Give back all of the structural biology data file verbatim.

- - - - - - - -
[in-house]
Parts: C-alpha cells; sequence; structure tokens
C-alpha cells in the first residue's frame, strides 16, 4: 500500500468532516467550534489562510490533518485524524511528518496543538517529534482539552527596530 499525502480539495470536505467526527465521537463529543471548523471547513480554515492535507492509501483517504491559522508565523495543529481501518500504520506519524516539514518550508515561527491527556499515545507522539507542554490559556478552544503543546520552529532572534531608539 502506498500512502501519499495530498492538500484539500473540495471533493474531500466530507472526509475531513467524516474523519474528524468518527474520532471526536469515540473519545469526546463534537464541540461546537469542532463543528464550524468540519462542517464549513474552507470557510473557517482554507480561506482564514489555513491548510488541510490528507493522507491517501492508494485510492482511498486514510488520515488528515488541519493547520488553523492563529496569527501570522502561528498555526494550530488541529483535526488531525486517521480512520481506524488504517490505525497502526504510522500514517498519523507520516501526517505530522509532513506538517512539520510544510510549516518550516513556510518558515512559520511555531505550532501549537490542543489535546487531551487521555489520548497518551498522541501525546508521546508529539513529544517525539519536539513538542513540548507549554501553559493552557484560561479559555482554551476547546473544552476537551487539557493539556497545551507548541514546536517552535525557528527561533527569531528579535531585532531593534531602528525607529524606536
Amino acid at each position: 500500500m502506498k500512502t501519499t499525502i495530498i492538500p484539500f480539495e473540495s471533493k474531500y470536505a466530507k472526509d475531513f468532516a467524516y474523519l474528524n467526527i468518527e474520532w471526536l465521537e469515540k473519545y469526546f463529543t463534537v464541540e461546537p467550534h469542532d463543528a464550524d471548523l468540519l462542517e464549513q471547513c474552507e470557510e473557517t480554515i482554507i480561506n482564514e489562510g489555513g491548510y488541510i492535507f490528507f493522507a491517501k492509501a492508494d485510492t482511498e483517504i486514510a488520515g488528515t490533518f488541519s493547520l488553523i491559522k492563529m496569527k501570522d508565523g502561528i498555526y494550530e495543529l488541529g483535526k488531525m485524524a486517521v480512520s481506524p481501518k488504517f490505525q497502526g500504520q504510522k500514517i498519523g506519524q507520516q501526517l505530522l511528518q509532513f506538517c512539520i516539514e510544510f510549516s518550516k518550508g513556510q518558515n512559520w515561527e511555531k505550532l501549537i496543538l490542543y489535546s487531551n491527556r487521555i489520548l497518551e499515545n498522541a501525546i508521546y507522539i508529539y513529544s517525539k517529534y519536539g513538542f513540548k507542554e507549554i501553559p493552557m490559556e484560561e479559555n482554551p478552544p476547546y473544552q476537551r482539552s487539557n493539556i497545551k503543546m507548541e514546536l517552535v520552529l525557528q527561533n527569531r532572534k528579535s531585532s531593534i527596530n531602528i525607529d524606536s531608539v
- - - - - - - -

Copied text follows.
[in-house]
Parts: C-alpha cells; sequence; structure tokens
C-alpha cells in the first residue's frame, strides 16, 4: 500500500468532516467550534489562510490533518485524524511528518496543538517529534482539552527596530 499525502480539495470536505467526527465521537463529543471548523471547513480554515492535507492509501483517504491559522508565523495543529481501518500504520506519524516539514518550508515561527491527556499515545507522539507542554490559556478552544503543546520552529532572534531608539 502506498500512502501519499495530498492538500484539500473540495471533493474531500466530507472526509475531513467524516474523519474528524468518527474520532471526536469515540473519545469526546463534537464541540461546537469542532463543528464550524468540519462542517464549513474552507470557510473557517482554507480561506482564514489555513491548510488541510490528507493522507491517501492508494485510492482511498486514510488520515488528515488541519493547520488553523492563529496569527501570522502561528498555526494550530488541529483535526488531525486517521480512520481506524488504517490505525497502526504510522500514517498519523507520516501526517505530522509532513506538517512539520510544510510549516518550516513556510518558515512559520511555531505550532501549537490542543489535546487531551487521555489520548497518551498522541501525546508521546508529539513529544517525539519536539513538542513540548507549554501553559493552557484560561479559555482554551476547546473544552476537551487539557493539556497545551507548541514546536517552535525557528527561533527569531528579535531585532531593534531602528525607529524606536
Amino acid at each position: 500500500m502506498k500512502t501519499t499525502i495530498i492538500p484539500f480539495e473540495s471533493k474531500y470536505a466530507k472526509d475531513f468532516a467524516y474523519l474528524n467526527i468518527e474520532w471526536l465521537e469515540k473519545y469526546f463529543t463534537v464541540e461546537p467550534h469542532d463543528a464550524d471548523l468540519l462542517e464549513q471547513c474552507e470557510e473557517t480554515i482554507i480561506n482564514e489562510g489555513g491548510y488541510i492535507f490528507f493522507a491517501k492509501a492508494d485510492t482511498e483517504i486514510a488520515g488528515t490533518f488541519s493547520l488553523i491559522k492563529m496569527k501570522d508565523g502561528i498555526y494550530e495543529l488541529g483535526k488531525m485524524a486517521v480512520s481506524p481501518k488504517f490505525q497502526g500504520q504510522k500514517i498519523g506519524q507520516q501526517l505530522l511528518q509532513f506538517c512539520i516539514e510544510f510549516s518550516k518550508g513556510q518558515n512559520w515561527e511555531k505550532l501549537i496543538l490542543y489535546s487531551n491527556r487521555i489520548l497518551e499515545n498522541a501525546i508521546y507522539i508529539y513529544s517525539k517529534y519536539g513538542f513540548k507542554e507549554i501553559p493552557m490559556e484560561e479559555n482554551p478552544p476547546y473544552q476537551r482539552s487539557n493539556i497545551k503543546m507548541e514546536l517552535v520552529l525557528q527561533n527569531r532572534k528579535s531585532s531593534i527596530n531602528i525607529d524606536s531608539v